Chilean stocks were in free fall this morning, with shares of electric utility Enel Chile (NYSE:ENIC) down 8.1%; regional bank Itau Corpbanca (NYSE:ITCB) falling 8.6%; Banco de Chile (NYSE:BCH) dropping 9%; and Banco Santander-Chile (NYSE:BSAC) suffering worst of all, down 10.9%. Basically, if it has “Chile” in the name, it’s having a bad day today.
As Reuters reported this morning, candidates from Chile’s ruling center-right coalition failed to win one-third of the seats in a vote to form a new body that will rewrite Chile’s constitution. With 90% of votes counted, independents are likely to control a majority, while candidates backed by President Sebastian Pinera’s center-right Chile Vamos coalition won only about one-fifth of the seats. Changes to the constitution can be passed with a two-thirds majority. Therefore, Chile Vamos needed to win at least one-third of the votes cast to be certain that it could block any constitutional changes that would be deemed “radical” (i.e., unfriendly to corporations). And it didn’t get those votes.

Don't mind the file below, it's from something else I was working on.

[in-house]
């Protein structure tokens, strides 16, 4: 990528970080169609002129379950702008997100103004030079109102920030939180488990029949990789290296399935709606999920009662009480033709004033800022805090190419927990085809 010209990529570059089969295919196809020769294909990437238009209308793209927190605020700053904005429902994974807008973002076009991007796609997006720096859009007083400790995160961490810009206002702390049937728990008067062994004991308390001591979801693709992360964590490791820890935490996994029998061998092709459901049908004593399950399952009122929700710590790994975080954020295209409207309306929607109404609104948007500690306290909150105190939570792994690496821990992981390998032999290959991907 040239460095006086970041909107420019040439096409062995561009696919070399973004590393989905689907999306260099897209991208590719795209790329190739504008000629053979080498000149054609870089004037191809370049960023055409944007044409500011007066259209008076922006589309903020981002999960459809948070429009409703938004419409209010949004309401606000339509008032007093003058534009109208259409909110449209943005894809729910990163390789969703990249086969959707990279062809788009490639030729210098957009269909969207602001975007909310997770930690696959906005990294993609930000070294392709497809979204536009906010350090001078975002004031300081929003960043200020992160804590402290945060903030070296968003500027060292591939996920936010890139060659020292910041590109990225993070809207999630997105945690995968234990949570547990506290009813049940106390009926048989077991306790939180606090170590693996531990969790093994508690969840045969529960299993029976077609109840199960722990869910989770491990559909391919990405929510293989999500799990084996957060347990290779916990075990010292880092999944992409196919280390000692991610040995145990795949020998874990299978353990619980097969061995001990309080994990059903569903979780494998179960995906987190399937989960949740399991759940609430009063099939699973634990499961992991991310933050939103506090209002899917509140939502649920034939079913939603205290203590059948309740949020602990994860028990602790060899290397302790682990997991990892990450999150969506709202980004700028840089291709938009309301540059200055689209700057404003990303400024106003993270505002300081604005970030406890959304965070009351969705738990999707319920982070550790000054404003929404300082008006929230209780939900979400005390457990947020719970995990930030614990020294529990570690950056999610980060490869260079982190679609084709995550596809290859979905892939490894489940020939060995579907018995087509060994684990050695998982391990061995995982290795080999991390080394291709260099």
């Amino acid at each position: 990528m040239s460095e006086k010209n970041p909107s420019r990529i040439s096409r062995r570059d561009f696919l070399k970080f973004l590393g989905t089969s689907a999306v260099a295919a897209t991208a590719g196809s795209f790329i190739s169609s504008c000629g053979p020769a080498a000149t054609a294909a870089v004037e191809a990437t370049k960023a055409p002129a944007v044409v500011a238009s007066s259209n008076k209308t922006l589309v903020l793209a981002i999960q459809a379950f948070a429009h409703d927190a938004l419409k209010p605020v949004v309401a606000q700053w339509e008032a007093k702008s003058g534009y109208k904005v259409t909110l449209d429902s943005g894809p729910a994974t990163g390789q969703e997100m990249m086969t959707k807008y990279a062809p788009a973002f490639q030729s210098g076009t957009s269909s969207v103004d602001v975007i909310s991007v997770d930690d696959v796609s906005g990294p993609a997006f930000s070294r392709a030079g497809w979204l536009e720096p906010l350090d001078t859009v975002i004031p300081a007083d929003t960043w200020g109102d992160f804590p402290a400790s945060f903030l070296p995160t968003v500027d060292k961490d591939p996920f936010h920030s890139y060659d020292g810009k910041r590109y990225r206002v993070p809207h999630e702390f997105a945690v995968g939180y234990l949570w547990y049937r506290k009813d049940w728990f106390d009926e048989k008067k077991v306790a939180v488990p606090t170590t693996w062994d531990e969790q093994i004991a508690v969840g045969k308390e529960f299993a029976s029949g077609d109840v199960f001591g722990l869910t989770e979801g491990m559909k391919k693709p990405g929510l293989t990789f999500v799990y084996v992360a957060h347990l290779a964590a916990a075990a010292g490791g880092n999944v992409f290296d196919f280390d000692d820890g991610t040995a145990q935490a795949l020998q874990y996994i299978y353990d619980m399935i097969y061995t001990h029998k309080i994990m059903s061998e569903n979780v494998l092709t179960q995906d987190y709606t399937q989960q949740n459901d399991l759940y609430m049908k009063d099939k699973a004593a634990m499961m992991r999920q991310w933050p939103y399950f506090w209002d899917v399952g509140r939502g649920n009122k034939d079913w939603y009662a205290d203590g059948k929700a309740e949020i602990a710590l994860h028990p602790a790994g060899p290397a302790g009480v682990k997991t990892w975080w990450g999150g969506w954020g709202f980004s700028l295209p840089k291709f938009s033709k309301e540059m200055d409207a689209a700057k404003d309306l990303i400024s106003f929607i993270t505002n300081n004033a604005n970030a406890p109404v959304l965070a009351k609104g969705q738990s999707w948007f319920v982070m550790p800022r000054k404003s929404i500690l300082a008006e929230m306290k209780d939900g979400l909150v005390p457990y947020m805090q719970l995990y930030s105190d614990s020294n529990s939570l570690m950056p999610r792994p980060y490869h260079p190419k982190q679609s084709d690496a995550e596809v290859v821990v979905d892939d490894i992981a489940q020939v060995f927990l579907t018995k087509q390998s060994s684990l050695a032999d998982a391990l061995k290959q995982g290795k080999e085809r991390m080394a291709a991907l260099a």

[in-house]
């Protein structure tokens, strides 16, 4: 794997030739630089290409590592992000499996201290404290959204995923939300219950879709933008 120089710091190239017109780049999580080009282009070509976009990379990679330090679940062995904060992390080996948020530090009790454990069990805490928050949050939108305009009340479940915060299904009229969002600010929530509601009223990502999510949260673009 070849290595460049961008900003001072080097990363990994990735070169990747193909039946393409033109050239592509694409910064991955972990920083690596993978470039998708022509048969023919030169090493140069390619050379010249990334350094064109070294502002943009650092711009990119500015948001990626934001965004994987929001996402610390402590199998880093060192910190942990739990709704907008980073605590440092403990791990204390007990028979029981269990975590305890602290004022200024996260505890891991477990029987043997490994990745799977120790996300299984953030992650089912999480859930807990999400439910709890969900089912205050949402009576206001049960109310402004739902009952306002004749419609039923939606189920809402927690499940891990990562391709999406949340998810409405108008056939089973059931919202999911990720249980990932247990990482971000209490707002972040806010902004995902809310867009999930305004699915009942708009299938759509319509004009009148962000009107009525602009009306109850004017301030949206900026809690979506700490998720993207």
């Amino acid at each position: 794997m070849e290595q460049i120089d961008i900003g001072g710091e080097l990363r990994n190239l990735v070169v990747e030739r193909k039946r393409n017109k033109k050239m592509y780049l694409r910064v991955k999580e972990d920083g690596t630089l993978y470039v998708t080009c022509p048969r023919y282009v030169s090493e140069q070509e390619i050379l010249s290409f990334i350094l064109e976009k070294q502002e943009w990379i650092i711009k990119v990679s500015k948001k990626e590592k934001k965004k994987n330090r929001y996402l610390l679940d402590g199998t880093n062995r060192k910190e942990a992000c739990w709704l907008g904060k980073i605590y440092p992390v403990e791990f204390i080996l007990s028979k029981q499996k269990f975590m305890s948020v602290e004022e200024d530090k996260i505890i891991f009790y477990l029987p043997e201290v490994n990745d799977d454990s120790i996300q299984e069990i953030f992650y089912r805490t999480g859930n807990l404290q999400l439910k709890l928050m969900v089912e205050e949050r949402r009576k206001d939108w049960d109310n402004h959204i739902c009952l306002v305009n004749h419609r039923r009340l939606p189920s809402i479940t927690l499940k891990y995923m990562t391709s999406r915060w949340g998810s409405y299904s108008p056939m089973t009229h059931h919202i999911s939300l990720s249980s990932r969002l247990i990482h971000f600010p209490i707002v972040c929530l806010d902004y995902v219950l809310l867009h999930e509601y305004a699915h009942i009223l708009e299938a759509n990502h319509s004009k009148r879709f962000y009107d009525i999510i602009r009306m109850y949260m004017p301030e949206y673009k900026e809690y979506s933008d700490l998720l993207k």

Adding to investor worries, Reuters notes that concurrent local elections across the country are going poorly for the ruling coalition, which could bode ill for its chances of winning upcoming general and presidential elections in November.
What does this mean for investors? Some of the changes to constitutional law being proposed include greater protections of private land and water rights for citizens (which could threaten investors in the mining sector, which makes up about 10% of Chile’s economy). Changes to Chilean labor law have also been proposed, and if those increase the cost of labor, this could have far-reaching effects across the country.
All that being said (and despite today’s drastic stock market reaction to the electoral news), change is not imminent. Once installed, representatives to the new body might spend as much as a year debating and amending Chile’s constitution, after which the whole result will be subject to a nationwide vote. And if rejected, the new constitution will never take effect, with the current one remaining in place.